Hakobune – The Last Of Our Time Together (Past Inside The Present, 2019)

Whenever I go away I have a tendency to get somewhat attached to the places I’ve stayed in or the cars I’ve driven. It’s a peculiarity of mine; I won’t necessarily miss them when I’m gone but I find the moment of departure, especially if I’ve been somewhere for a decent period of time, to be quite difficult. There’s something oddly poignant to me in being the last person out of the holiday let, giving it that final sweep for leftover items and pulling the door closed for the last time. Cars are especially hard to give up once you’ve become accustomed to them and have your little adventures from within their confines. They’re not home, they’re not our vehicle, but they were our responsibility, and they looked after us well: there’s something bittersweet about that parting.

I savour those little moments because there is a certainty to that finality, a knowledge that this will be our last interaction, and that I should recognise it as such. Time seems to politely recede for a short while, just enough to enhance the intimacy of the moment but not far enough to forget its presence. Inexorable force moves along: trains to take, flights to catch, homes to return to, life to live.

This is the nature of “Slowing Expansion”, the billowing drone curtains of its soft contents gently breathing in the winds of change and fortune. It moves with a graceful energy, yet purposeful, its surprisingly genteel airs awash with drone glow as the light seems to slip. Radiance drains from the scene yet it resists like the colours extracted from a sunset, some sense of surging goodness capped in prismatic bending to bathe the soul one in its final moments.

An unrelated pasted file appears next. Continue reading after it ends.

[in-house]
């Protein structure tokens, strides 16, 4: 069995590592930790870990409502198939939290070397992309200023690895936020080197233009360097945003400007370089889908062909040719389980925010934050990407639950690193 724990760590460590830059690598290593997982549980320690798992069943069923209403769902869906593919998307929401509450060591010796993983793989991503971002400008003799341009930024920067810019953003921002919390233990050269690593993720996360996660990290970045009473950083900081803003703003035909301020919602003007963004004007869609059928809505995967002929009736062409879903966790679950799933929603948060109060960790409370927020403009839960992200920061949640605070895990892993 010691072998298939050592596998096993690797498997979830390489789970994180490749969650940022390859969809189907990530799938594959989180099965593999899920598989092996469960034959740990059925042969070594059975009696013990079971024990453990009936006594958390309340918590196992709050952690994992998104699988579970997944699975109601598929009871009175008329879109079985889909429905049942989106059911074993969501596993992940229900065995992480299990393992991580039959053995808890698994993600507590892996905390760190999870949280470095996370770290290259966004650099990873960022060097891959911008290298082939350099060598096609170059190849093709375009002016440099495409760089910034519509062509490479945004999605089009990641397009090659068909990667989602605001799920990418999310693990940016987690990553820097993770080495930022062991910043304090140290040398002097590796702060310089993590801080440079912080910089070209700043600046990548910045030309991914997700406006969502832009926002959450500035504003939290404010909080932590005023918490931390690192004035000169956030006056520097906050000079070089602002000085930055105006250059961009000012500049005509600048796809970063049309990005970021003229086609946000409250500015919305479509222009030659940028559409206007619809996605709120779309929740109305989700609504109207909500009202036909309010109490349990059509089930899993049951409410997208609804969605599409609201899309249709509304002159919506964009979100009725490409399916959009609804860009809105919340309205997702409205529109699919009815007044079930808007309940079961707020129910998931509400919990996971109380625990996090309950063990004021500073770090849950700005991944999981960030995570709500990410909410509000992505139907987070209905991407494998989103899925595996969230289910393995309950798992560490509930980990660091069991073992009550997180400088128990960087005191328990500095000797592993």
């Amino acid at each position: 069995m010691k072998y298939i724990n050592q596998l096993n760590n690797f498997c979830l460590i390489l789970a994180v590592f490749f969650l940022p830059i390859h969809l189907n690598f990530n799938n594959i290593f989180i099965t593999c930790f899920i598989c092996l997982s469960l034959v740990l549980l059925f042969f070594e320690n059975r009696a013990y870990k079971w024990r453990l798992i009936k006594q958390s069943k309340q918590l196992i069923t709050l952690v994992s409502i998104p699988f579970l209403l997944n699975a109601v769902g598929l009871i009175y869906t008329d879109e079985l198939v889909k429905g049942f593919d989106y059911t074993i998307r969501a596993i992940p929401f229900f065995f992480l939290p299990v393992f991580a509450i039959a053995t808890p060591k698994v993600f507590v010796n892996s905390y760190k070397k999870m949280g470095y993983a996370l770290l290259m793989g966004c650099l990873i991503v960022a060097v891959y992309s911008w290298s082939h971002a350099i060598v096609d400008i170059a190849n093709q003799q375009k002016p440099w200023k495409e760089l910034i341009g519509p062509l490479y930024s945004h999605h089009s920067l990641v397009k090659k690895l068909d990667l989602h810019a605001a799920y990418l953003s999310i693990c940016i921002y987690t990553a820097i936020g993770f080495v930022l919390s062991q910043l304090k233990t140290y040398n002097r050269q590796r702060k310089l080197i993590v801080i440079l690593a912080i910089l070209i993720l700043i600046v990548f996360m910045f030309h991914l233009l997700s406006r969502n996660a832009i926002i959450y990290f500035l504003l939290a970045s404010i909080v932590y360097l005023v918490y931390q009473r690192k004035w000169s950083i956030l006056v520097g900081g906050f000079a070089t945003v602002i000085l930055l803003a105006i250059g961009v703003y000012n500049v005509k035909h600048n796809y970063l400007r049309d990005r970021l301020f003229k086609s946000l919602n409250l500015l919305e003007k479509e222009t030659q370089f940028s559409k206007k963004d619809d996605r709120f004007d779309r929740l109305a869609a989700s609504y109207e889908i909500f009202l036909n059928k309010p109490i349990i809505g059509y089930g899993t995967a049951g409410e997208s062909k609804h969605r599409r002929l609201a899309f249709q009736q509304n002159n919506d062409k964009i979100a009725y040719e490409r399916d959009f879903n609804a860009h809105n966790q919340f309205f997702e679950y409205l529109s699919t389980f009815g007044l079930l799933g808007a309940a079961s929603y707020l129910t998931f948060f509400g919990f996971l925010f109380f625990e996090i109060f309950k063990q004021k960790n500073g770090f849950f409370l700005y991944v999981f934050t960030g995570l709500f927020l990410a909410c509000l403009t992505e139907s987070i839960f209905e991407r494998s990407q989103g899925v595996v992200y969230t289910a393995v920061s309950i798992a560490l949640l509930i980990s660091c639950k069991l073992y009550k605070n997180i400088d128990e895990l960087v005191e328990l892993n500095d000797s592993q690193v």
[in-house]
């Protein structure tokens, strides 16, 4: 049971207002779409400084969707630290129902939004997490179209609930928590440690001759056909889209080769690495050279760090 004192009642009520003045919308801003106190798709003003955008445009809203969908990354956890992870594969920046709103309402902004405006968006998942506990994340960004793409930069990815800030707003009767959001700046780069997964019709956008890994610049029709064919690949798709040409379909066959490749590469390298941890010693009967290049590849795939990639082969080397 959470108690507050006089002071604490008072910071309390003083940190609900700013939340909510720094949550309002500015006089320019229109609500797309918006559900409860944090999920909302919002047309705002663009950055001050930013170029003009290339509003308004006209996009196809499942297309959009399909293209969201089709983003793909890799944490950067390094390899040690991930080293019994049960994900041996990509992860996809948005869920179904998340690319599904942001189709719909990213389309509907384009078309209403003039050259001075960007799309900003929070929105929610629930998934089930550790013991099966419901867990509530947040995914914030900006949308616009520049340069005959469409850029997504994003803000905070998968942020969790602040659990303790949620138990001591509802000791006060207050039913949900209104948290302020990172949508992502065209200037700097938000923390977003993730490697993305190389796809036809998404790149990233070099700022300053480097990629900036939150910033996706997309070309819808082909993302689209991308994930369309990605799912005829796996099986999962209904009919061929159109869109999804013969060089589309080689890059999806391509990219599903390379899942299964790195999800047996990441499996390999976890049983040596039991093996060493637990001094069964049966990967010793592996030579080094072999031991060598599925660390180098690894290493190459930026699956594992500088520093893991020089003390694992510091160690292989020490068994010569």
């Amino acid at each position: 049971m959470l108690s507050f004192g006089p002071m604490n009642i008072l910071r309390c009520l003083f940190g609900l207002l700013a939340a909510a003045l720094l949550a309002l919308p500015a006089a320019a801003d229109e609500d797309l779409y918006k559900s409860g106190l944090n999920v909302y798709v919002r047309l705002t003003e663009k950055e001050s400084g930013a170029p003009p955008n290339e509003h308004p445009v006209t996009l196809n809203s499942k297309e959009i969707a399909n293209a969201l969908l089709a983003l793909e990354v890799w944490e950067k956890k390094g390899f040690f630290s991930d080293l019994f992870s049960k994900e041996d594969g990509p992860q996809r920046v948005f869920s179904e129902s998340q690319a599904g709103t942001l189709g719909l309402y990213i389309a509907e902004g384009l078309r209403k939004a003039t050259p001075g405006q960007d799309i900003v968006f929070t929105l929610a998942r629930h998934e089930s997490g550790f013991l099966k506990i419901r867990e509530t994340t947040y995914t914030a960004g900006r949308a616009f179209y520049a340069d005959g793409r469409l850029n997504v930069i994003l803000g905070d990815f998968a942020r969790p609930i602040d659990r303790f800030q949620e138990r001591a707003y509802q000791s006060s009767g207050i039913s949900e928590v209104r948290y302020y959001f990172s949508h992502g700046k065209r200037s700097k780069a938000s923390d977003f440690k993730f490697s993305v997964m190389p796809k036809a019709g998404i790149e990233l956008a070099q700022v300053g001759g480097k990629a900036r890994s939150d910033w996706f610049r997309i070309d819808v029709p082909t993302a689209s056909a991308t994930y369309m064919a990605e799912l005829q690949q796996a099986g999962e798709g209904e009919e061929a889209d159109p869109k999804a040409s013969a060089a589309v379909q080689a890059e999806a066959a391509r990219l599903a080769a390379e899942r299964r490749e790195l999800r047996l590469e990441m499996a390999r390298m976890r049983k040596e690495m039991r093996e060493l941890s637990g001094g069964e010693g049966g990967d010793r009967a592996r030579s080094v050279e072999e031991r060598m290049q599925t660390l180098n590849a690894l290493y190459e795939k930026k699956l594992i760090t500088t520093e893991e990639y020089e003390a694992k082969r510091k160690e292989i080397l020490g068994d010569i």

Then it’s time. “The Last of Our Time Together” is as quietly upsetting as its namesake, piano strokes decaying into melancholic smears like tears smudging over cheekbones. It croons with an ache, distant and intractable, drones humming with a palpable malaise that hang heavy over this weighted moment. It feels denser somehow, texturally stuffy and leaden; tones ring out across its mired span like the shockwaves of some brilliant instant shattering through time and space. There’s no room to move, trapped gorgeously between collapse and continuation, the world crumbling and yet bulldozing onwards all the same.

This is just classic Takahiro, effortless and beautiful. It might have something of a foreboding title and intimidating artwork, but don’t let that deceive you. On the inside this is as soft and fragile as the rest of us, just trying to hold its own against heartbreaks both major and minor.